In many US universities, faculty performance is rewarded with merit bonuses or increases, the initial idea being to prevent other universities from poaching the best performers. But seeing how this is approached in a very heterogeneous way across institutions, one sometimes wonders whether the merit process is done optimally.
Finn Christensen, James Manley and Louise Laurence had access to much relevant data in a large public university. There, merit pay is distributed in each department by a committee of tenure faculty. The outcome is that about two thirds of all faculty reach the highest merit scale, three fourths among tenured faculty. Now this outcome could be justifiable with additional data, which the authors have for a particular college in this university in the form of various output measures that should matter for evaluation. It turns out that untenured faculty is as productive, but still gets less merit pay. Even worse, it appears that the output measures explain about 10% of the variation in merit.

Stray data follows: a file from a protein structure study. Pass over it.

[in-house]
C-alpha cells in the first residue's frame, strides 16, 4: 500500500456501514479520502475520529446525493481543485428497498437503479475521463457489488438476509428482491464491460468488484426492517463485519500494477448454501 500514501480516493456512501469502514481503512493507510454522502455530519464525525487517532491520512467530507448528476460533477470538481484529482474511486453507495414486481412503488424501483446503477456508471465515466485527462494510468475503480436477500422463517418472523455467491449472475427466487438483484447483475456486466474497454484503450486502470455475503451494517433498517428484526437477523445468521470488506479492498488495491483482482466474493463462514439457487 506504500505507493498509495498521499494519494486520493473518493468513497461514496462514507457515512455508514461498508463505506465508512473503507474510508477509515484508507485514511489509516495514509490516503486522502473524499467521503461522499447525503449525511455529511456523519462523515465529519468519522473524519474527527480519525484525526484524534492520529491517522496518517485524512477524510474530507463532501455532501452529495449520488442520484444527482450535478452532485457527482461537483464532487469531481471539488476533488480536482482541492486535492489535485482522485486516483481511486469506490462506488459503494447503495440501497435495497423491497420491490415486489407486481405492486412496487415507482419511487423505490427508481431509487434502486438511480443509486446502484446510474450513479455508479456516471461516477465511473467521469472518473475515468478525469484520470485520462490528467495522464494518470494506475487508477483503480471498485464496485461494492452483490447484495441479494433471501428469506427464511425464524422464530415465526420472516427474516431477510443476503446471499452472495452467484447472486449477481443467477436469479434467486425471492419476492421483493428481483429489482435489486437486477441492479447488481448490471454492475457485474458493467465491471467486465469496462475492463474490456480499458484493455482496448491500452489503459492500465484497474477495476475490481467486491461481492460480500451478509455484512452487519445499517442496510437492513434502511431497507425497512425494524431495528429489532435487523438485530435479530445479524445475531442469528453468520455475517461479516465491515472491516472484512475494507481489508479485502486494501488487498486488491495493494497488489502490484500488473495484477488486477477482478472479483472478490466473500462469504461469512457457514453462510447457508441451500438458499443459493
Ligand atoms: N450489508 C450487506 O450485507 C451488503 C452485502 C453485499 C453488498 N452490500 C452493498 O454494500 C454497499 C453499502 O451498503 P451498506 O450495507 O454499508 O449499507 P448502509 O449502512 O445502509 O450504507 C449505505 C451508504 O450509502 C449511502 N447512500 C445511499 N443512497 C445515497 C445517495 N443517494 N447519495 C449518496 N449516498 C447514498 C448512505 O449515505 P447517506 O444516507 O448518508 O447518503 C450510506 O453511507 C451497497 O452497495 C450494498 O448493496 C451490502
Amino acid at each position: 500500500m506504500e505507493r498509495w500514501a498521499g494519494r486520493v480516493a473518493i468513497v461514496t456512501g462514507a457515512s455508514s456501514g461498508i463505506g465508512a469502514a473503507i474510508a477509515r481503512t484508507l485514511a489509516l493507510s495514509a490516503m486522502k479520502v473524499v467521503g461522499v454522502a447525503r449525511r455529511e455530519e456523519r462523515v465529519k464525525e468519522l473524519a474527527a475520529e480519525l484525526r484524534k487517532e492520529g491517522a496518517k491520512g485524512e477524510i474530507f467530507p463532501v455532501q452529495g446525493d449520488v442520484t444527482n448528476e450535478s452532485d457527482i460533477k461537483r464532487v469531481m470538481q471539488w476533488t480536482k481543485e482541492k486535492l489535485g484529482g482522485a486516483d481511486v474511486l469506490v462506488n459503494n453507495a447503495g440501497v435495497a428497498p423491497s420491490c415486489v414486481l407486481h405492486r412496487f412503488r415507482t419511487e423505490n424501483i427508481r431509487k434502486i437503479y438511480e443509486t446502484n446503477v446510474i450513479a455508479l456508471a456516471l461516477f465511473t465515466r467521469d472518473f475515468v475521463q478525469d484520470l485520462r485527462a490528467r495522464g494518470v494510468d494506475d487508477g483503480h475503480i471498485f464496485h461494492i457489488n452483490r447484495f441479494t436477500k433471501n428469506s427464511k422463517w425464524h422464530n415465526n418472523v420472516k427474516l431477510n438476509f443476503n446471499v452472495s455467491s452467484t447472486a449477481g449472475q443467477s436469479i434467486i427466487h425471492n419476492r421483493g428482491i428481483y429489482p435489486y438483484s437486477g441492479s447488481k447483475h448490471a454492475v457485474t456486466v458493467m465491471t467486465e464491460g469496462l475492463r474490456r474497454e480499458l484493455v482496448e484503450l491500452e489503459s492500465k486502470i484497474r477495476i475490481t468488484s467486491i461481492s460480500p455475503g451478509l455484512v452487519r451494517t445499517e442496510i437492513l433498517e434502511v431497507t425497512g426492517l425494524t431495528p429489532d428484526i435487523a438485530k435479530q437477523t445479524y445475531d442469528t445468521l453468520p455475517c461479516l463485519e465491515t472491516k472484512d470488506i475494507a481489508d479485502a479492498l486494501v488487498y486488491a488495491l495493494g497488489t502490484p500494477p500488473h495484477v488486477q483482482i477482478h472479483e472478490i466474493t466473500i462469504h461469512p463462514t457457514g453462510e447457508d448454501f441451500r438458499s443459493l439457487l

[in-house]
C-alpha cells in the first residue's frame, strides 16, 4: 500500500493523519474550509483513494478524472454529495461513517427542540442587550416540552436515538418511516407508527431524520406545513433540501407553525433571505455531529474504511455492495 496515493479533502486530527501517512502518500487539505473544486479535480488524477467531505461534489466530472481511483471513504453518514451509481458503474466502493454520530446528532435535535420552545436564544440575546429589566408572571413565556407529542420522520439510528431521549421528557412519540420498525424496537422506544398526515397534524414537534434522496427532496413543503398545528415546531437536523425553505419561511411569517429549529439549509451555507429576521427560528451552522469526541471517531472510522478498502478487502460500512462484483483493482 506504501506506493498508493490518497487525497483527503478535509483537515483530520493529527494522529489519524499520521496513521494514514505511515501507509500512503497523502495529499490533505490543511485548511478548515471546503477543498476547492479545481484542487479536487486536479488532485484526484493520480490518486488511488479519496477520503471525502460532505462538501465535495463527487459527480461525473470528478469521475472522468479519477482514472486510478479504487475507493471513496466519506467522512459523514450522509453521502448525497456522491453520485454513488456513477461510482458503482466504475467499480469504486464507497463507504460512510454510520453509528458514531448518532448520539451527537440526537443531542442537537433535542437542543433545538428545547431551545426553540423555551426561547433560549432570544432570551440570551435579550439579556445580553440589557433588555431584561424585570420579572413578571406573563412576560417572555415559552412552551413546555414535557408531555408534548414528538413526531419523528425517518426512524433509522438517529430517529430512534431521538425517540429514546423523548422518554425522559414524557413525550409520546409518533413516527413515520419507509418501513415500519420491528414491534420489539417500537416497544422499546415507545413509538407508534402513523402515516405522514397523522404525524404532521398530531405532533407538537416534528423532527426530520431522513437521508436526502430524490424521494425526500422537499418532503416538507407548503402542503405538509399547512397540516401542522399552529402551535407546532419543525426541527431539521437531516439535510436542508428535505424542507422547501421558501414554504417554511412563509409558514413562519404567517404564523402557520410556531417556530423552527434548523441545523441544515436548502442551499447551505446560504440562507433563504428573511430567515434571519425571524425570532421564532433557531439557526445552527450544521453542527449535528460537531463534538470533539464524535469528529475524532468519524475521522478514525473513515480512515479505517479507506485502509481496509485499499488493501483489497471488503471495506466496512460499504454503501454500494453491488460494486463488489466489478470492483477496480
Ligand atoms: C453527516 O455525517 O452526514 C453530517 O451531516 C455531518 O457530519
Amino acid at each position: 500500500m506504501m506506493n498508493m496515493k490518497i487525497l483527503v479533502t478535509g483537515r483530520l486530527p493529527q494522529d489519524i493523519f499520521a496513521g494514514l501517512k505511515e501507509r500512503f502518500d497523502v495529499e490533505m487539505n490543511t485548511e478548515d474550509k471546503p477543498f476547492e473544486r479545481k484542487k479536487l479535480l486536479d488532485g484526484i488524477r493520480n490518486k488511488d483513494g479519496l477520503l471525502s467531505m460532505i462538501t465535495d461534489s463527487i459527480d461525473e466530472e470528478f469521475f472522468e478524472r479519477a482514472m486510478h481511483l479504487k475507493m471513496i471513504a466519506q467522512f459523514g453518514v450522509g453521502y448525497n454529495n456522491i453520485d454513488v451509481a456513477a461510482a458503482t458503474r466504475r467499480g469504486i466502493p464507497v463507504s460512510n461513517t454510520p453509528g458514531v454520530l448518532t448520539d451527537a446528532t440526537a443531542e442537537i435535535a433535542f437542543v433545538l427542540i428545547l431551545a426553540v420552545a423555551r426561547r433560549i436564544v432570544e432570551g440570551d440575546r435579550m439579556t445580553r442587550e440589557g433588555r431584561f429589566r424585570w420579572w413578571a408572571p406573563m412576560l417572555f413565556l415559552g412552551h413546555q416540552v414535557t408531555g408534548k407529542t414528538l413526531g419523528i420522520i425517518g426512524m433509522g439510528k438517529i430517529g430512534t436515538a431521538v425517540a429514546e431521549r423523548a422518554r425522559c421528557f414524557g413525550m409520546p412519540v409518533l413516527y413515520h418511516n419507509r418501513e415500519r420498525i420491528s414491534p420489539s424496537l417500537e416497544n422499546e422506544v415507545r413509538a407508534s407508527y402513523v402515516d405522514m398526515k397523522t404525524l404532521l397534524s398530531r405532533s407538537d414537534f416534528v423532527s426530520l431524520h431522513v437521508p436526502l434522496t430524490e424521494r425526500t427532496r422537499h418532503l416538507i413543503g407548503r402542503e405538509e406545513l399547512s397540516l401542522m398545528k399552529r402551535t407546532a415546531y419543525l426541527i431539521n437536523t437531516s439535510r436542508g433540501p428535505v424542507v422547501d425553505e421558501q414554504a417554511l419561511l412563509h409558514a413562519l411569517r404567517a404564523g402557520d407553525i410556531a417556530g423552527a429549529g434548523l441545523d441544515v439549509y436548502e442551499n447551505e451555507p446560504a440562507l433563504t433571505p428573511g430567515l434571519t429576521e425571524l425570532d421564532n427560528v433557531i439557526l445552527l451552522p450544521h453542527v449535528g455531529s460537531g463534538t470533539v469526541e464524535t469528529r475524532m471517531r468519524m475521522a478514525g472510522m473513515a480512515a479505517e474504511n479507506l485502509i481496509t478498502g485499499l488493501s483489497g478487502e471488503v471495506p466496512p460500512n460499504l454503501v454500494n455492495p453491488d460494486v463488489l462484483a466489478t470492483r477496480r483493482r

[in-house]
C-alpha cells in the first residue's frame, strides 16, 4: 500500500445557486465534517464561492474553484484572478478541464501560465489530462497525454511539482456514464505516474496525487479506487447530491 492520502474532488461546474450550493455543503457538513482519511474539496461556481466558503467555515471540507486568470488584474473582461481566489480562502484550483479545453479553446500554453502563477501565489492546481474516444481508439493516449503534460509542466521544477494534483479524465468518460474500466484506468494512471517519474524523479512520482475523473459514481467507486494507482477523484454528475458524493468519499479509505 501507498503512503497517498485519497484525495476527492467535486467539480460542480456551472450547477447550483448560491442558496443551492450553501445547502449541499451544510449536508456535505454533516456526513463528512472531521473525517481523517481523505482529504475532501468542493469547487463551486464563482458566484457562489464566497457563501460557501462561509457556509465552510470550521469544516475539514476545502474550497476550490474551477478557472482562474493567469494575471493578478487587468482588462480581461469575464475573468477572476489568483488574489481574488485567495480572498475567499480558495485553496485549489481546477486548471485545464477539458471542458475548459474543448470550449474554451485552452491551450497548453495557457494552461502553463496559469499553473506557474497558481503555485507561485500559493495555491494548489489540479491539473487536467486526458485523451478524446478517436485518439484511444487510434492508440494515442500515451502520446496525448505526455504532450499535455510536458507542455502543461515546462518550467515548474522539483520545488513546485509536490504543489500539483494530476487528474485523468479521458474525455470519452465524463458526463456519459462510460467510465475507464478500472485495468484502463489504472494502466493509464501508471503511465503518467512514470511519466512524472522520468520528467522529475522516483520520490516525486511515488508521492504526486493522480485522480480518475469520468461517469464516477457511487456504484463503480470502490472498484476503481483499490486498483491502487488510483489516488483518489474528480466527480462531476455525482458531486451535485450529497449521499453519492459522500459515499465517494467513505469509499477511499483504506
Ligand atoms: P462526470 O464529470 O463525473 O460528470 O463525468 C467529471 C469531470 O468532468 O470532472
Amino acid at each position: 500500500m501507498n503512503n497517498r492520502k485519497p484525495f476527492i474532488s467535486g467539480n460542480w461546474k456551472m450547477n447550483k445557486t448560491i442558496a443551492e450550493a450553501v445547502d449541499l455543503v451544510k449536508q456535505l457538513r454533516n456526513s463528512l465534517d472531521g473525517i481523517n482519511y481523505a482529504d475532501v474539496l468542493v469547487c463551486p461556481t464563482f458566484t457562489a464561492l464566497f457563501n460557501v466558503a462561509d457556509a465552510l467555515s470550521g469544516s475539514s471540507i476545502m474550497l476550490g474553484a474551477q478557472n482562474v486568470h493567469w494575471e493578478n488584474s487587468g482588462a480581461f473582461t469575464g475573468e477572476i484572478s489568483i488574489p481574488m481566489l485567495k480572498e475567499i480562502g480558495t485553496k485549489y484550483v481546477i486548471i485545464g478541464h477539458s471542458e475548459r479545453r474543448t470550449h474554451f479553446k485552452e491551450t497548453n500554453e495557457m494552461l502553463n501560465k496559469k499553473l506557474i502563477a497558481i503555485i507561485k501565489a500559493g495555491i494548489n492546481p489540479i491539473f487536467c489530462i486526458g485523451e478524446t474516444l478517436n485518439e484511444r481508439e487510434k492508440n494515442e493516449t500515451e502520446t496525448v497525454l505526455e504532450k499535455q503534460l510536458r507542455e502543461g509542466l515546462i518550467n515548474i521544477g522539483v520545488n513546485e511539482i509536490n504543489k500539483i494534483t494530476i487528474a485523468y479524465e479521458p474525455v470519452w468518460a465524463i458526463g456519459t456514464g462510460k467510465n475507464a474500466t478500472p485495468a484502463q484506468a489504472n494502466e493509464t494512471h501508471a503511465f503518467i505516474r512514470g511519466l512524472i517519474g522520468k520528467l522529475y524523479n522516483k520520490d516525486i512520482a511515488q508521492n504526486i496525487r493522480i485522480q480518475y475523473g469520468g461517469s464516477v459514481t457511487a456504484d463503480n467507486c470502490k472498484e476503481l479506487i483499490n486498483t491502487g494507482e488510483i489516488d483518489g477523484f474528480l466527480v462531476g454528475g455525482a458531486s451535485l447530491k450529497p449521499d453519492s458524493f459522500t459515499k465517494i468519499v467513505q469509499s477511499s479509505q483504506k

What is going on? Christensen, Manley and Laurence show theoretically that given the institutional structure, one should not be surprised by these results. I can believe that, and this is probably compounded by compression: as new faculty commands higher pay than old, the old compensate with higher merit. The authors find little evidence of this. Internal politics also certainly play a role, as you want to avoid offending someone who may be determining your merit later. But what is clear is that there is, at least at this place, very little transparency in merit attribution.